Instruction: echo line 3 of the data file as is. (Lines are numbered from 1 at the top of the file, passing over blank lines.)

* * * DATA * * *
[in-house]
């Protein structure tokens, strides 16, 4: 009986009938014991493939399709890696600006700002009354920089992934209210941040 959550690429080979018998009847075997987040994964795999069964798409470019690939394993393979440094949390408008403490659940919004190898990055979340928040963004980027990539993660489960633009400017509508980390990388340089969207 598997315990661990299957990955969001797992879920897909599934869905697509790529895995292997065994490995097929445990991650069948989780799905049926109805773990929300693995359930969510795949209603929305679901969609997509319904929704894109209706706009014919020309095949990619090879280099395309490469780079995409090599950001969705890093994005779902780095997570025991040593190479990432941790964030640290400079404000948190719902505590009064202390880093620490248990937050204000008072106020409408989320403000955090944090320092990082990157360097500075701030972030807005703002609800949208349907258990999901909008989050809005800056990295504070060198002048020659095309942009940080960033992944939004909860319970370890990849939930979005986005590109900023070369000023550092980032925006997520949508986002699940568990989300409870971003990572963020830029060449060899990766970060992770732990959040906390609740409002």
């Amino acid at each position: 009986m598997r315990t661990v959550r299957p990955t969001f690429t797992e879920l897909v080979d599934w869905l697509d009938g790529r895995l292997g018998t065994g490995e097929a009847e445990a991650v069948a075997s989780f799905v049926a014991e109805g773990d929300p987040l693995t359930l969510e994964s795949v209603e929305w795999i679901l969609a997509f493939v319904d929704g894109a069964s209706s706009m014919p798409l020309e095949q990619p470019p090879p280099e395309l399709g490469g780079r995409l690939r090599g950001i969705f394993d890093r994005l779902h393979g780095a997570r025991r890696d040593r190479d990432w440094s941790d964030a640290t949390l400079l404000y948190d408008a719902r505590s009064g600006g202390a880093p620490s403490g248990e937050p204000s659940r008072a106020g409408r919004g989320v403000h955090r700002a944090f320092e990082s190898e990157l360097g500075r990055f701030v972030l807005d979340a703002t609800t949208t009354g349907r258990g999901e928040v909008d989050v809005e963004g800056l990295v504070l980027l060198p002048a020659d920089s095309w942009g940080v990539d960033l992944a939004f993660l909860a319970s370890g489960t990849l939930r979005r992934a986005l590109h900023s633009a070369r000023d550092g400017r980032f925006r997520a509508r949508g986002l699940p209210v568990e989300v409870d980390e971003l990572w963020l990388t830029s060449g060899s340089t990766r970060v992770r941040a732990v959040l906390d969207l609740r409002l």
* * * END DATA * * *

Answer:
């Amino acid at each position: 009986m598997r315990t661990v959550r299957p990955t969001f690429t797992e879920l897909v080979d599934w869905l697509d009938g790529r895995l292997g018998t065994g490995e097929a009847e445990a991650v069948a075997s989780f799905v049926a014991e109805g773990d929300p987040l693995t359930l969510e994964s795949v209603e929305w795999i679901l969609a997509f493939v319904d929704g894109a069964s209706s706009m014919p798409l020309e095949q990619p470019p090879p280099e395309l399709g490469g780079r995409l690939r090599g950001i969705f394993d890093r994005l779902h393979g780095a997570r025991r890696d040593r190479d990432w440094s941790d964030a640290t949390l400079l404000y948190d408008a719902r505590s009064g600006g202390a880093p620490s403490g248990e937050p204000s659940r008072a106020g409408r919004g989320v403000h955090r700002a944090f320092e990082s190898e990157l360097g500075r990055f701030v972030l807005d979340a703002t609800t949208t009354g349907r258990g999901e928040v909008d989050v809005e963004g800056l990295v504070l980027l060198p002048a020659d920089s095309w942009g940080v990539d960033l992944a939004f993660l909860a319970s370890g489960t990849l939930r979005r992934a986005l590109h900023s633009a070369r000023d550092g400017r980032f925006r997520a509508r949508g986002l699940p209210v568990e989300v409870d980390e971003l990572w963020l990388t830029s060449g060899s340089t990766r970060v992770r941040a732990v959040l906390d969207l609740r409002l």